On January 1, Hyatt changed its cancellation policy so that guests who cancel bookings less than 48 hours in advance will now have to pay a penalty equal to one night’s stay. The change brings Hyatt in line with the Marriott and Hilton chains, both of which tightened their cancellation policies last summer. The good news for frequent travelers is that members of loyalty programs will not be charged a penalty.
For business travelers, the impact of stricter cancellation policies can go both ways; on the one hand, it could make last-minute bookings easier as hotels have more warning about inventory availability, but on the other hand, travelers often have no say when a client cancels a meeting or sales call, and out-of-pocket expenses could add up pretty quickly.
The Business Travel Coalition polled 216 travel managers and travel management company executives in 12 countries and found that the cancellation policy change is deeply unpopular. Fifty-nine percent said they would choose another lodging company, although 53 percent said they believed that other hotels would follow suit.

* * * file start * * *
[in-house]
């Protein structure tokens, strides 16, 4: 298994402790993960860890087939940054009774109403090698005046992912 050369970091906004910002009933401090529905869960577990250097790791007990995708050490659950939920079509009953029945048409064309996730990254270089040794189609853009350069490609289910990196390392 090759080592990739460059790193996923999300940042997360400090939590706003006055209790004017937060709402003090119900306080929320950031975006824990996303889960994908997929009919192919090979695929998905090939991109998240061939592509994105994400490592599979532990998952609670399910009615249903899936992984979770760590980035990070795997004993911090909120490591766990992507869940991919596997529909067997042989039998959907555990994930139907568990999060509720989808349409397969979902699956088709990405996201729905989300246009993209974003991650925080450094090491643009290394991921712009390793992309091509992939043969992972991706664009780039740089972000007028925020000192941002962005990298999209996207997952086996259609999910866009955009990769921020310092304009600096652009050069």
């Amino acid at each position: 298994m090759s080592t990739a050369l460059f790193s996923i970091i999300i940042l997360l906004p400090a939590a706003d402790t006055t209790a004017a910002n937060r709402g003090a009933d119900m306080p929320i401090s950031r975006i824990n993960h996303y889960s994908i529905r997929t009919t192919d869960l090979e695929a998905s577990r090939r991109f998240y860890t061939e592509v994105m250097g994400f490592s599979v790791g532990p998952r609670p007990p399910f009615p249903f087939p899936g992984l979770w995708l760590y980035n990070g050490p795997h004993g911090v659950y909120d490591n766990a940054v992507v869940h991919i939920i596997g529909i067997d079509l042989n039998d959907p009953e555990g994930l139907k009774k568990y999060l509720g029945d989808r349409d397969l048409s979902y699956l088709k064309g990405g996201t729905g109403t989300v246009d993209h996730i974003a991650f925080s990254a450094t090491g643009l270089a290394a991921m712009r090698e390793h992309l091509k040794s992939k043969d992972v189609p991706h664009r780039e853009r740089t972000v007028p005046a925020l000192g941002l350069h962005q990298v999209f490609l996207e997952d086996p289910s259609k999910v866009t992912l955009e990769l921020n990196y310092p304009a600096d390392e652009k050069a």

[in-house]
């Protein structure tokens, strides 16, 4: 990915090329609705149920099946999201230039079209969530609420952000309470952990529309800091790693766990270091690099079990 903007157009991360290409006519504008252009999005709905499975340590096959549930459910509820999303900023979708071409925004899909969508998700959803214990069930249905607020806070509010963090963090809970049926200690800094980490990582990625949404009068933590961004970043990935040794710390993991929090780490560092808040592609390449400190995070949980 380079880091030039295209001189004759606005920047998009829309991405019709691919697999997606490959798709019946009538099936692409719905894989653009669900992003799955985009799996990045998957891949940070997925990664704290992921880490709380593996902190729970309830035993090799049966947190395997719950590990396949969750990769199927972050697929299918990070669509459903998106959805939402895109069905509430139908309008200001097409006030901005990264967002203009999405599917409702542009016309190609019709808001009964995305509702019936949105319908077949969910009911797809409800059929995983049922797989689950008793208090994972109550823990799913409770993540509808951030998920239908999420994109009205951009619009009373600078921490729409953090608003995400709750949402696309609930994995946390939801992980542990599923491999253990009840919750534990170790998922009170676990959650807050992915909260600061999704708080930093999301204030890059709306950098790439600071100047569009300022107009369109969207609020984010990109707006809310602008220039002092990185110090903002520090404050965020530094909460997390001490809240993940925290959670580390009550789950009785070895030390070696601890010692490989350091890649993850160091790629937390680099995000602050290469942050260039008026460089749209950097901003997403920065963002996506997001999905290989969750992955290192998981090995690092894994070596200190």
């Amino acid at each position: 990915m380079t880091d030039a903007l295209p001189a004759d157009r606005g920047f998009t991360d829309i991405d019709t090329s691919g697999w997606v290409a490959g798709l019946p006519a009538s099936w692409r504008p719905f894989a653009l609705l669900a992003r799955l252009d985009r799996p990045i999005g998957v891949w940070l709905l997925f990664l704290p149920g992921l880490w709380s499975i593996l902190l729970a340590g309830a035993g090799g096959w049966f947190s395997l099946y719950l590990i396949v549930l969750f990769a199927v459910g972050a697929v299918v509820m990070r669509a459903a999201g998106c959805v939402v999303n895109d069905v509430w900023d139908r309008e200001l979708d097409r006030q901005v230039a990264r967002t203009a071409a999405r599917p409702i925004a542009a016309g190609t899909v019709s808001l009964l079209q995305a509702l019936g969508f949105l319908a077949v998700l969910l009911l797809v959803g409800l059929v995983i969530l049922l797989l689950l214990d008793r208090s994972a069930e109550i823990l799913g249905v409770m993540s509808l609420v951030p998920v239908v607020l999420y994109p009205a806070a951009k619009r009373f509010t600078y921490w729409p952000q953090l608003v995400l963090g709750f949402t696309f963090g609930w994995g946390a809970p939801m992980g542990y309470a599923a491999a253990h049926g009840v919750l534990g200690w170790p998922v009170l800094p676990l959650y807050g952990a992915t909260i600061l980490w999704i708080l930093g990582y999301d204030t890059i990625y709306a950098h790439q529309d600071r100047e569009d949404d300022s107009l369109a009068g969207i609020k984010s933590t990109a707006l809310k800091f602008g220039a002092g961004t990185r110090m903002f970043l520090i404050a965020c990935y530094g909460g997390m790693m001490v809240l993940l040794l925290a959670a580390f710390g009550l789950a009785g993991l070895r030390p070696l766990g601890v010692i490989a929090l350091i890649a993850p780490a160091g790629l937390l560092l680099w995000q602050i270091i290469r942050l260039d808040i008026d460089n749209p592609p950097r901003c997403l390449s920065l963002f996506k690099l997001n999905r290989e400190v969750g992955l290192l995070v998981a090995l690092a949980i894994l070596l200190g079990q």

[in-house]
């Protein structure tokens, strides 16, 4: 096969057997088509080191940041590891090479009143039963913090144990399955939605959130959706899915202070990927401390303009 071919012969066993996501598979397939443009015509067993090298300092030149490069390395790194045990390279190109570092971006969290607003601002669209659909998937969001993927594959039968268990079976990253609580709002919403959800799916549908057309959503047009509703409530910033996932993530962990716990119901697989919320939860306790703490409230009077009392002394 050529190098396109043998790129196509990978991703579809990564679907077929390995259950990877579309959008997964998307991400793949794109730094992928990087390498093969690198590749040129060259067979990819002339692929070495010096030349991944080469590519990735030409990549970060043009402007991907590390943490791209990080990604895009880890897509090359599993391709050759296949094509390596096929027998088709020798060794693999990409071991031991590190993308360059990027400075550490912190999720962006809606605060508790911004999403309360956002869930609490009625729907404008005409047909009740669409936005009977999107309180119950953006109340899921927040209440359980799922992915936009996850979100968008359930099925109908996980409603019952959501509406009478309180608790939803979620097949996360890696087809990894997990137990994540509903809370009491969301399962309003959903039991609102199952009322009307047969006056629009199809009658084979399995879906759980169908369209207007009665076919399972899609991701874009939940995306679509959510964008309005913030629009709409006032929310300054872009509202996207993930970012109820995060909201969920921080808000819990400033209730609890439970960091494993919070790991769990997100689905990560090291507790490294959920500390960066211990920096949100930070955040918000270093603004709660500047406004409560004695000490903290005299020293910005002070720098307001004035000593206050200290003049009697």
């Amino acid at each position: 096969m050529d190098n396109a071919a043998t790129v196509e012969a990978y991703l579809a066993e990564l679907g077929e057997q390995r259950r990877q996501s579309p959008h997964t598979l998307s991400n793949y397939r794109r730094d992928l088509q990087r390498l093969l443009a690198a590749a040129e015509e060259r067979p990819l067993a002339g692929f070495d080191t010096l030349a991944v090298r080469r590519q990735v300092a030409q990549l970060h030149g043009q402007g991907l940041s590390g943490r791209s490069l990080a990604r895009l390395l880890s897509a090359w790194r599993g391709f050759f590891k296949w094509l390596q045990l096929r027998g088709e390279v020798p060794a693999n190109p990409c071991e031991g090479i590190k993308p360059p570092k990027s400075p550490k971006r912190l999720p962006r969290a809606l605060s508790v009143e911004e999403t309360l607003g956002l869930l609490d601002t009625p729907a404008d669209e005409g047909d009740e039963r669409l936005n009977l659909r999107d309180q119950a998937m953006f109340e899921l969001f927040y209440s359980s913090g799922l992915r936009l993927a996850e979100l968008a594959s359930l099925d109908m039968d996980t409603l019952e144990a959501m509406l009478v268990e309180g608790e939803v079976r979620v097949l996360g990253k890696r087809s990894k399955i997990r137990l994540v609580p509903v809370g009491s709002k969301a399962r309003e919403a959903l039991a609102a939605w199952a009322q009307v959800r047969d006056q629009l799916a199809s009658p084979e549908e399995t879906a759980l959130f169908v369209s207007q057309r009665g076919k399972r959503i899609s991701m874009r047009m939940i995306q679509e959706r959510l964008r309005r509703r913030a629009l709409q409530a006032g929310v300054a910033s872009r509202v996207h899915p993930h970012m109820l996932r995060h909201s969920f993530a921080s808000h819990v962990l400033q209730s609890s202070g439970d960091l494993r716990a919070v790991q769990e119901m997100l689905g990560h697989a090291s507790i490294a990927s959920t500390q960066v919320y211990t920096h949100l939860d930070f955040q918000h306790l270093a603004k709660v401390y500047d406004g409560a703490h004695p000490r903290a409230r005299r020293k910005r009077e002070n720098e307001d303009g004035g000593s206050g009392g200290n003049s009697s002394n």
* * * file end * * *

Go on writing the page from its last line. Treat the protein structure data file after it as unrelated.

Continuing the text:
Steve Reynolds, founder and CEO of TRIPBAM, Inc., believes that this could be an opportunity for other chains. He says, “If I was a secondary player and I could steal share away from the big guy, I might play that card. I might even get rid of my cancellation policy just to show them some love.” He also points out that travelers from small to mid-size companies will feel the most pain from this policy. They will now have to pay the extra dollars for a refundable room if they believe there is a possibility of cancellation. Reynolds says, “It would be suicide to apply fees to large corporate clients,” noting that they have the option to take their business elsewhere if the corporate rate they negotiate doesn’t include penalty-free cancellations.
Meeting planners will probably not feel much impact from the change in policy. Elizabeth Scudderi, senior meetings manager at the American Association of Pharmaceutical Scientists, says for large group bookings she will negotiate a cancellation policy. But she is also sympathetic to the hotels, she says, “I understand why they are doing this. I was a hotelier for 18 years.” However, when asked if someone from her organization were to incur a late-cancellation fee would she use her leverage from large group bookings to get an exemption, she says, “Yes, for sure.”
Travelers who are not in a loyalty program can still avoid a cancellation penalty by changing the date of a reservation at the last minute, rather than cancelling outright.